BlackBerry stops making smartphones, focus on software

    After failing to revive its smartphone business despite several efforts, BlackBerry on Wednesday announced it will cease internal hardware development and will focus on software and services.

    BlackBerry stops making smartphones, focus on software

    "The company plans to end all internal hardware development and will outsource that function to partners," Executive Chairman and CEO John Chen said in a statement.

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    As it moves away from the hardware business, BlackBerry will now focus on its enterprise software suite and mobile security.

    The company announced second quarter results on Wednesday that saw it move to a loss of $372 million from a year-ago profit of $51 million. Revenue fell by a third to $334 million.

    Total cash, cash equivalents, short-term and long-term investments was approximately $2.5 billion as of August 31.

    BlackBerry stops making smartphones, focus on software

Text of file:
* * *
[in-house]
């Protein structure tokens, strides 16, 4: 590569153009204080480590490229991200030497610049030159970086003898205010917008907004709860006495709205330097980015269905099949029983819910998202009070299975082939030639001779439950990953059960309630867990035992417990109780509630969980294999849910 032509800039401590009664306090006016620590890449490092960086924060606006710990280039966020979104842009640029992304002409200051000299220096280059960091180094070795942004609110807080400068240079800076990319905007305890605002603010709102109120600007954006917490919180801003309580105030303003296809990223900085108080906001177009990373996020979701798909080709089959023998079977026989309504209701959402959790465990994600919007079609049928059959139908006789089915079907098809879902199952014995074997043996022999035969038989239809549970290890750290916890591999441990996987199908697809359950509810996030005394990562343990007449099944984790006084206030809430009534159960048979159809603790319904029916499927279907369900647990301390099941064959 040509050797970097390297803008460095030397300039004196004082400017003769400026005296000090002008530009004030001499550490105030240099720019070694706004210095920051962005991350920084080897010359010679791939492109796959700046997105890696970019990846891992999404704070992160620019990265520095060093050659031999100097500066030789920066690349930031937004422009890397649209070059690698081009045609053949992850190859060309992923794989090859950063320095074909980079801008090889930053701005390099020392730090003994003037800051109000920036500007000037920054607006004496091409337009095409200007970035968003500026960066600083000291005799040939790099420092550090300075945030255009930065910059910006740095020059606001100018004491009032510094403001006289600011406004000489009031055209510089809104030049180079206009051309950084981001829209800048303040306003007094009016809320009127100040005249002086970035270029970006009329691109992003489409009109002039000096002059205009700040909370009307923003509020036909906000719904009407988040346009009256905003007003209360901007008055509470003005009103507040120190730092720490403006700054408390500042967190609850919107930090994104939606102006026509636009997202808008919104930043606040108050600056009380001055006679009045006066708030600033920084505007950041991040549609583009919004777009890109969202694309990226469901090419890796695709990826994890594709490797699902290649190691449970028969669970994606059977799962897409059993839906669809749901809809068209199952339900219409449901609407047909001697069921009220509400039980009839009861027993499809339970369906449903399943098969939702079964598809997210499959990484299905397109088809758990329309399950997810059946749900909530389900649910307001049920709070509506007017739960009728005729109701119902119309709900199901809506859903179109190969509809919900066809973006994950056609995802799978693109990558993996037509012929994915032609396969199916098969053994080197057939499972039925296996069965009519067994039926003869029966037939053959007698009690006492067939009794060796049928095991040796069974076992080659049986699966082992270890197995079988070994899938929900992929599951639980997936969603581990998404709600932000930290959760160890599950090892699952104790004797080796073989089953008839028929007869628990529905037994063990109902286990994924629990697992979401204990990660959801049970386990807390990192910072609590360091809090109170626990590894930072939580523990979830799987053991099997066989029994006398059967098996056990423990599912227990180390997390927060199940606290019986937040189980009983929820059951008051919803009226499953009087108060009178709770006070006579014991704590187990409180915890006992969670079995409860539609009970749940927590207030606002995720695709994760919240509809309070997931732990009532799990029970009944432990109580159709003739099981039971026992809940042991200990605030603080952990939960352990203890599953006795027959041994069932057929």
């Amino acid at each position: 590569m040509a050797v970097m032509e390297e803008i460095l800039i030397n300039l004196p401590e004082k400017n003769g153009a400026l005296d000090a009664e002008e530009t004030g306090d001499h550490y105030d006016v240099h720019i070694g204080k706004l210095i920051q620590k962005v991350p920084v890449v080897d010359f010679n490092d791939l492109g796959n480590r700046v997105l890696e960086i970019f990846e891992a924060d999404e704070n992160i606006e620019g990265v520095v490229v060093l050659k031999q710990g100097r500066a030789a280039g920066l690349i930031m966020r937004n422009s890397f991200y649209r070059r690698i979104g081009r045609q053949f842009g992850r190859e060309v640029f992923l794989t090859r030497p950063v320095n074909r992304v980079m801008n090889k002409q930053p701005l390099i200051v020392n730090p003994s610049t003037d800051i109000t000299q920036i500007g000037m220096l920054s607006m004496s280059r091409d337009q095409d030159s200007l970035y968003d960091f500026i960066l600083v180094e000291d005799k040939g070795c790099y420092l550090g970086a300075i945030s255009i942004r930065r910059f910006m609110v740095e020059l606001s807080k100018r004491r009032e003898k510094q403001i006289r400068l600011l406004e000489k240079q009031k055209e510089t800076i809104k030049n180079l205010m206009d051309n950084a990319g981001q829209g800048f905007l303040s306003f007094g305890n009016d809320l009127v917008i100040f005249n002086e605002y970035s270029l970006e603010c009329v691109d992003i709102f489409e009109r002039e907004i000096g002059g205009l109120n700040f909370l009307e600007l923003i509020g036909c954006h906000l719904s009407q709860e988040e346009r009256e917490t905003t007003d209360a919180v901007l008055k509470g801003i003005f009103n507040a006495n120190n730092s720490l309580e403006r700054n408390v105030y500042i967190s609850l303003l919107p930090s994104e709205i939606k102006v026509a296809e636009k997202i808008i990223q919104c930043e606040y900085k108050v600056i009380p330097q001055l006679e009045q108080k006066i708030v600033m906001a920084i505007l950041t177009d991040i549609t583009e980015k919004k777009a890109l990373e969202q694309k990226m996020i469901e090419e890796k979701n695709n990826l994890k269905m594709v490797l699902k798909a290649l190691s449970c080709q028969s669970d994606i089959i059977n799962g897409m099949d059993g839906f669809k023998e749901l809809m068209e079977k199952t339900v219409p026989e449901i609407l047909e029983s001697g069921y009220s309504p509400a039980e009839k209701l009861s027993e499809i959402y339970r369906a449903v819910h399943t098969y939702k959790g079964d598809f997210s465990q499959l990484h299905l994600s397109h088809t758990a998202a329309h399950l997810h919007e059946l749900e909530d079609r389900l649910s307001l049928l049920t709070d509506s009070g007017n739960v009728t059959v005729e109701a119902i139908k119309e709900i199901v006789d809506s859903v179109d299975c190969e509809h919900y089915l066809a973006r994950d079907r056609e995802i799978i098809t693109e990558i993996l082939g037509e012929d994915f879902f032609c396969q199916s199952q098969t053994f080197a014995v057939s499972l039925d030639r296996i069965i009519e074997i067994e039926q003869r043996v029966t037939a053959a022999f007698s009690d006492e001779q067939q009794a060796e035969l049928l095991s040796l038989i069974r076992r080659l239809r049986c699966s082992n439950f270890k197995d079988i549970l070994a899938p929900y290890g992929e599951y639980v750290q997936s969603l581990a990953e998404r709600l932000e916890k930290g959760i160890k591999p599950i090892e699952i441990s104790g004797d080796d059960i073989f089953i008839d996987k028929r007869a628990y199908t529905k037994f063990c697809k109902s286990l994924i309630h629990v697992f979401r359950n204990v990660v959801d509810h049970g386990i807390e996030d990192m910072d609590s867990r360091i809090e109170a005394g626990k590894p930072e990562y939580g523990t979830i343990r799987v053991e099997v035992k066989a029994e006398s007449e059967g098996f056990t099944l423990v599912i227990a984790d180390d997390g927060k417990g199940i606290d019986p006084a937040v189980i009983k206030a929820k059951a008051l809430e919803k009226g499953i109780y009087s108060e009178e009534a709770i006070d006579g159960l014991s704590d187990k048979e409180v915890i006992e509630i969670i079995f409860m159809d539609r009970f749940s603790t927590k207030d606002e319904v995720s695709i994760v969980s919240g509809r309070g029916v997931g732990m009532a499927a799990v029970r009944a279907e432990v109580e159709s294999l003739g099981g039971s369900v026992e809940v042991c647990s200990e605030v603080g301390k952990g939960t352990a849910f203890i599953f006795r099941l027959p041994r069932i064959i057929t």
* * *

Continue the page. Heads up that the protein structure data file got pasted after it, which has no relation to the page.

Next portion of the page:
"We are reaching an inflection point with our strategy. Our financial foundation is strong, and our pivot to software is taking hold," Chen added.

    "In Q2, we more than doubled our software revenue year over year and delivered the highest gross margin in the company's history. We also completed initial shipments of BlackBerry Radar, an end-to end asset tracking system, and signed a strategic licensing agreement to drive global growth in our BBM consumer business," Chen pointed out.

    He said that BlackBerry's new Mobility Solutions strategy is showing signs of momentum, including its first major device software licensing agreement with a telecom joint venture in Indonesia.

    BlackBerry stops making smartphones, focus on software

    "Under this strategy, we are focusing on software development, including security and applications. The company plans to end all internal hardware development and will outsource that function to partners. This allows us to reduce capital requirements and enhance return on invested capital," continued Chen.

    Chen previously said if he wasn't able to make the smartphone division profitable, it would be shut down.

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    BlackBerry switched to Android-powered devices earlier this year.

    In July, the Canadian smartphone maker announced its second Android-based smartphone DTEK50 that combines BlackBerry's security, privacy and productivity with the Android 6.0 Marshmallow experience.

    Source IANS

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